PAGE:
Since LATRALMAGOG took off, I have been busier than ever creating new sound making devices. Having an outlet that is consistent has really been an inspiration to take a lot of ideas I have had and put them to action. Here’s some of the newer additions:
The Well-Prepared Guitar, or; “The Plank”
Seeing Keith Rowe a while back, was a real inspiration. I admit I’m very late to the free-improv party, but at least I showed up! Seeing Rowe play the guitar as he does brought up a bunch of questions for me though. Aside from the cleverness of using a guitar in this way, and the excitement over having to develop around this restriction, what is the point of it being six normal strings? Is it in standard tuning? If so why? Why does it have frets? Wouldn’t it be more interesting and “free-er” if it didn’t?
Now, I’m not attacking Keith Rowe here, I’m sure he has perfectly viable arguments for all of these questions, and he certainly is not being hurt by whatever restrictions his guitars provide. The point is that these very questions began to inspire me. Why should a guitar be anything but a couple of pickups and some resonating metal, if it is to be used in this form of abstract improvisation? These questions began to form in my mind a “guitar” whose only purpose was to suspend metal “string objects” and amplify them. So from my junk pile arose “The Plank”. A guitar that is “prepared” by it’s very nature.
I built the guitar from the guts of an old fender I had laying around. I routed out some wood piece I found in my alley and put tuners and a bridge on, from what I had laying around. The strings are the interesting part. They are spaced so they can be played in a more isolated fashion and are themselves improvised in that they are experiments in string material and structure. Currently the strings are as such: 1) rigid metal wire 2) ball chain and “D” string (I think) 3) spring and “B” string. I have found that due to the odd combinations of materials, the strings vary wildly in sound due to where/how they are actuated.
From the sample, below, I’m sure you will get a sense of how interesting it is to just “play with” the instrument. I like just hooking up a few pedals, picking up objects off my work bench and trying different ways of producing sound. I have been using this a lot lately and I think it will become a mainstay of my arsenal.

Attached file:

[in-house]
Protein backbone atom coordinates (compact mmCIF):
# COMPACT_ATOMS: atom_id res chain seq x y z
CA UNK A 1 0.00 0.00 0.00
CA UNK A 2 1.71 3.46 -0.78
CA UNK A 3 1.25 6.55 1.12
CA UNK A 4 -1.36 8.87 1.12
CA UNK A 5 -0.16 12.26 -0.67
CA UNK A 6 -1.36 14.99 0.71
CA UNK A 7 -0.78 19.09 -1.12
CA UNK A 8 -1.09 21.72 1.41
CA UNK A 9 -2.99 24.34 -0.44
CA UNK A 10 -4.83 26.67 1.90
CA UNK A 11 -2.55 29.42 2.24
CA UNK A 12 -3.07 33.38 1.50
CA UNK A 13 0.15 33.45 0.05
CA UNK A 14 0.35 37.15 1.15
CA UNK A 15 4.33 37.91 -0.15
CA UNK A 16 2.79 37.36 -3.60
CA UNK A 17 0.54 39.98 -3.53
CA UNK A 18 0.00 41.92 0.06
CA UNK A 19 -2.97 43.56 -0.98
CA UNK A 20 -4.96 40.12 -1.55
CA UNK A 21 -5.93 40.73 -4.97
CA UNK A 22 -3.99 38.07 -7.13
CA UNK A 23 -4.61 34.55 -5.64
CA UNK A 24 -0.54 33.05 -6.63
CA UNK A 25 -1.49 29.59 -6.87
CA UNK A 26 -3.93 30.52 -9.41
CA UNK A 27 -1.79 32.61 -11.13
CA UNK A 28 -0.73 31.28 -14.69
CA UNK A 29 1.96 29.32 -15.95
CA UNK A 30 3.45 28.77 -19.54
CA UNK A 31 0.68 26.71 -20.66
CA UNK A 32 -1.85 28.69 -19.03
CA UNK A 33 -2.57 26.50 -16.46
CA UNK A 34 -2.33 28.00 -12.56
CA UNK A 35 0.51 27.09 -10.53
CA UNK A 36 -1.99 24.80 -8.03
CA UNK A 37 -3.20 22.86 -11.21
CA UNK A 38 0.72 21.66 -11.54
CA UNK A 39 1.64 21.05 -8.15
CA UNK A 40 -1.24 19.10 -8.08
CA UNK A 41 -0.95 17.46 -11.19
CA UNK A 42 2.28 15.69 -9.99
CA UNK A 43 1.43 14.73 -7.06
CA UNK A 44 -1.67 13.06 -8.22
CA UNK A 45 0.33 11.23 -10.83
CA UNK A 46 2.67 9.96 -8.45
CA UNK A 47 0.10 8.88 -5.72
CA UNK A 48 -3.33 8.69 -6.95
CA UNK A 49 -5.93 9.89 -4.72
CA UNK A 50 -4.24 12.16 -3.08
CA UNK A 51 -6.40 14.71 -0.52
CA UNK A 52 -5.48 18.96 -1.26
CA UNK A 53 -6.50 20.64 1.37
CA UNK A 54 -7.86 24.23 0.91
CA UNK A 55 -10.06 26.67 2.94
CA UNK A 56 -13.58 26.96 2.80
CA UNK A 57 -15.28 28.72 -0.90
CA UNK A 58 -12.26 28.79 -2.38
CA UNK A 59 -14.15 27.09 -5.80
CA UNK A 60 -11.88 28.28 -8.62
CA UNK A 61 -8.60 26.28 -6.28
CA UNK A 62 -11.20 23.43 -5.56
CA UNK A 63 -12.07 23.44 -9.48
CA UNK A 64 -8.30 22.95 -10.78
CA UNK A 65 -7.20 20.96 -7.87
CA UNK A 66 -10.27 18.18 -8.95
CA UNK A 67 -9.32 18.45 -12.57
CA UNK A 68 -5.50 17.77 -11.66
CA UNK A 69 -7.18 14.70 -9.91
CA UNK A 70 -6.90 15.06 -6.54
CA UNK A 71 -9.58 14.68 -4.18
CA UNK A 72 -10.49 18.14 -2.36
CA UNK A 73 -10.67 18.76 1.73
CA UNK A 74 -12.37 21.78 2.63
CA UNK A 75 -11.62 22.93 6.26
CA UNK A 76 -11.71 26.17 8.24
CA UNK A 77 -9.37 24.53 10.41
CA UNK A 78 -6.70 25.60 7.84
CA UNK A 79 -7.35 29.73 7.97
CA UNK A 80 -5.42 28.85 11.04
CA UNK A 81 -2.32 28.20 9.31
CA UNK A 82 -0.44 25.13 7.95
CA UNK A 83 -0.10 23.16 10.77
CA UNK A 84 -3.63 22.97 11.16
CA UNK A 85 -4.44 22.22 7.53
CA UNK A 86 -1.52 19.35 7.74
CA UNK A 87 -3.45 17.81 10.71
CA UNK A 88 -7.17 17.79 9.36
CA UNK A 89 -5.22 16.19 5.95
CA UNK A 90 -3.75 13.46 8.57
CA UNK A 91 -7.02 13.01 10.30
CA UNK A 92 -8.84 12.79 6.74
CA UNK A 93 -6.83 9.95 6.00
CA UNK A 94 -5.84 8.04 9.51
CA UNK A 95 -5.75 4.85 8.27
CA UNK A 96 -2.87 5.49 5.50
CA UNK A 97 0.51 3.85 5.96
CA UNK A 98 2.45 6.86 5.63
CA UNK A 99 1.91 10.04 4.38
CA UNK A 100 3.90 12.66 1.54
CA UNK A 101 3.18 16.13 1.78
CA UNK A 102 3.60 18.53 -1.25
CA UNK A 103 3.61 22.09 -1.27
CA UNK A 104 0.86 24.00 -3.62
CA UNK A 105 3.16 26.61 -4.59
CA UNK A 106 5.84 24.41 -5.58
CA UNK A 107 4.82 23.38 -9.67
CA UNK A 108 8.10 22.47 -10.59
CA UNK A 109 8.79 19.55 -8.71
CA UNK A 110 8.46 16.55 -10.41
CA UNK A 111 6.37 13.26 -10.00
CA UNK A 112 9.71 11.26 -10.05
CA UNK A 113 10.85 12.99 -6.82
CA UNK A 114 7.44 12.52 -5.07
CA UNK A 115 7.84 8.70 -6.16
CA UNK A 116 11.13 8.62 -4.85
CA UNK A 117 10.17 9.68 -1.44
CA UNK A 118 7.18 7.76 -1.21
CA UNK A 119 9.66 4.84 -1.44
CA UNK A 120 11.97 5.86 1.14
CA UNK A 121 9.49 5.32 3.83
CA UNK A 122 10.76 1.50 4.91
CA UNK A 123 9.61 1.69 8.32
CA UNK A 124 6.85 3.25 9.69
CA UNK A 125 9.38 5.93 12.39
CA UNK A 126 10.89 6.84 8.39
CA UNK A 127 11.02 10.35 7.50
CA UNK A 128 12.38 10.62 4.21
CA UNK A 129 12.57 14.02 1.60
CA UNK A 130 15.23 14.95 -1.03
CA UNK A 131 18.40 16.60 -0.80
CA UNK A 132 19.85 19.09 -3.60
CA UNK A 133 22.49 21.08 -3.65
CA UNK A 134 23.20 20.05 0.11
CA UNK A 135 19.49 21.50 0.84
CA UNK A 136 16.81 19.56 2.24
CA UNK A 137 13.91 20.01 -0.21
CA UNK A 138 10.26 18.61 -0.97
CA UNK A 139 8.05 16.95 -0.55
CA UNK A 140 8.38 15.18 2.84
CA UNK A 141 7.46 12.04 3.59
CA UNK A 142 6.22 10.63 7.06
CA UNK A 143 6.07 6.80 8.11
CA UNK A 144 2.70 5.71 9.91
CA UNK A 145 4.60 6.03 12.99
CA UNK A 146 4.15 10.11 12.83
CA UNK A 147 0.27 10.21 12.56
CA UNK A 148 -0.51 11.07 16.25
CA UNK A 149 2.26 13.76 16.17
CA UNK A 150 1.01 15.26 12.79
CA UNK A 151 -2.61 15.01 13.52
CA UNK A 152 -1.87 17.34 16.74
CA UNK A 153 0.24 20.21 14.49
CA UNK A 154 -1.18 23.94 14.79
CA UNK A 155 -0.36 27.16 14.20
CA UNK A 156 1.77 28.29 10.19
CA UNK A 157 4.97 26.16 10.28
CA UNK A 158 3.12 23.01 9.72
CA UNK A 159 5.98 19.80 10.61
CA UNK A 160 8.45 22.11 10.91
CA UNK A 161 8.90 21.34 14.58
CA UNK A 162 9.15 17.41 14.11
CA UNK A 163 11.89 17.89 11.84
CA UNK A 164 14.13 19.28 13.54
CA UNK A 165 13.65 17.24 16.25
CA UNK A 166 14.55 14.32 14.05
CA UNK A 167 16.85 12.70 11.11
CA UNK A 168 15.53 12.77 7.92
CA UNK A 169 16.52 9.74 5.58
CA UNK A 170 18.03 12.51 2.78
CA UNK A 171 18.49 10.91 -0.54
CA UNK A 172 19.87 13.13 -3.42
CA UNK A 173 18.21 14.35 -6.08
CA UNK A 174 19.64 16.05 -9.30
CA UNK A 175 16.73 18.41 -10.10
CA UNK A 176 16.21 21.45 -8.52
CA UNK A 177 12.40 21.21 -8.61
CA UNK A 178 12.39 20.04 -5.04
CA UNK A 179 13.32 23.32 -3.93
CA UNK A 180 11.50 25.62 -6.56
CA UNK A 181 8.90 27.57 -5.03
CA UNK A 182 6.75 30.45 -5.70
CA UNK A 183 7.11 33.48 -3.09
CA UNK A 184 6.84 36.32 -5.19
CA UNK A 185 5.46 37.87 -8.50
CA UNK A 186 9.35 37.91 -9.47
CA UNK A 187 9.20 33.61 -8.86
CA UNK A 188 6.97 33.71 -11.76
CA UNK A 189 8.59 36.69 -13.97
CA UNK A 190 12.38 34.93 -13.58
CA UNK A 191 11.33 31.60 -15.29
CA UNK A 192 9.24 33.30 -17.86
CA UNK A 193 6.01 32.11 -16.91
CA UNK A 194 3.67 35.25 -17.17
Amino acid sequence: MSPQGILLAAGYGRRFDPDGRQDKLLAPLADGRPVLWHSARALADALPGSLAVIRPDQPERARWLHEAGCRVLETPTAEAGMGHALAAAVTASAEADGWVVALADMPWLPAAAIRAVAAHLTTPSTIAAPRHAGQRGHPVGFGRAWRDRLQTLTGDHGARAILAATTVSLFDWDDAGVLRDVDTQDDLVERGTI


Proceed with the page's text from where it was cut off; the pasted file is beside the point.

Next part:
The Modified Music Box Record Player Toy
It’s ridiculous how hard it is to get these things these days. I was watching them on ebay for about 6 months before I finally payed about $30 for this one! Some people were selling them for $40 “buy it now” and charging $15 shipping! Anyhow, I finally got my hands on one. The reason I wanted one so bad is that they seemed so easy to modify. The “records” are soft plastic and are easily cut and broken in half and the little nubs that pluck the kalimba-like tines in the “player arm” are easy to route out, or break off (i recommend the latter). These things sound great too. They have an odd acoustic amplification system in them that projects pretty well, although i would really like to up a pickup in one.
I broke one of the discs in half and reversed one of the sides, so it would not play a recognizable melody, and then I began removing nubs and playing the disc back, over and over, until all that was left were suspended tones that seemed to emerge out of nowhere. The sound is beautiful. One of the things I love about it is you never know what note will be next, so everything you hear is a surprise, and there are far too few of those moments left.
The Ferrite Bar Pickup
The final new piece I have to show you, is one I myself did not think up. It’s pretty much as old as the early synthesizers, or even further back to the birth of radio. The ferrite bar. Ferrite bars are most commonly found in old radios. They come in a few shapes and sizes, but should be easy for the electronics hobbyist to recognize. They are basically a magnet wrapped in a coil of wire that is usually tapped out at a few locations. I have removed one, found it’s hottest connections (there are usually a few) and wired it to a jack. I then plasti-dipped it to seal it from the elements.
At this point, you are probably wondering why on earth I have done all this. Well, ferrite bars function in a way not unlike guitar pickups (they are basically made of the same stuff in the same fashion), so they can pickup all kinds of mechanical movements, like the movement of a motor or string. You can amplify drills, electric toothbrushes, your computer’s drives, all sorts of things. You won’t believe how cool a laptop sounds through this thing. The result is somewhat different from micing, because you are not picking up the resulting acoustic resonances from the objects you mic, so you are hearing only the purely mechanical sounds.
The recording below is of a drill, an electric toothbrush, and an electric cappuccino stirrer. The sound here is somewhat shrill, but I have gotten beautiful drones out of drills and electric toothbrushes when processed with reverb and flanger. If you decide to make one of these, try it on all kinds of things, it really does unlock a whole new world of usable sounds.
I hope this list of sound-making junk was inspiring to some of you out there. All of these objects have opened up my sound-world a little more, and they continue to inspire me to dig through trash hoping to find magic. If anyone reads this and wants to know more about these objects, just ask, I’ll try my best to answer whatever questions you have. Be well.
Tags: aleatoric music, avant garde, drone, electronics for music, experimental music, exploratory music, found objects as instruments, free improvisation, guitar, home made instruments, improvisation, keith rowe, LATRALMAGOG, prepared guitar, sound experiments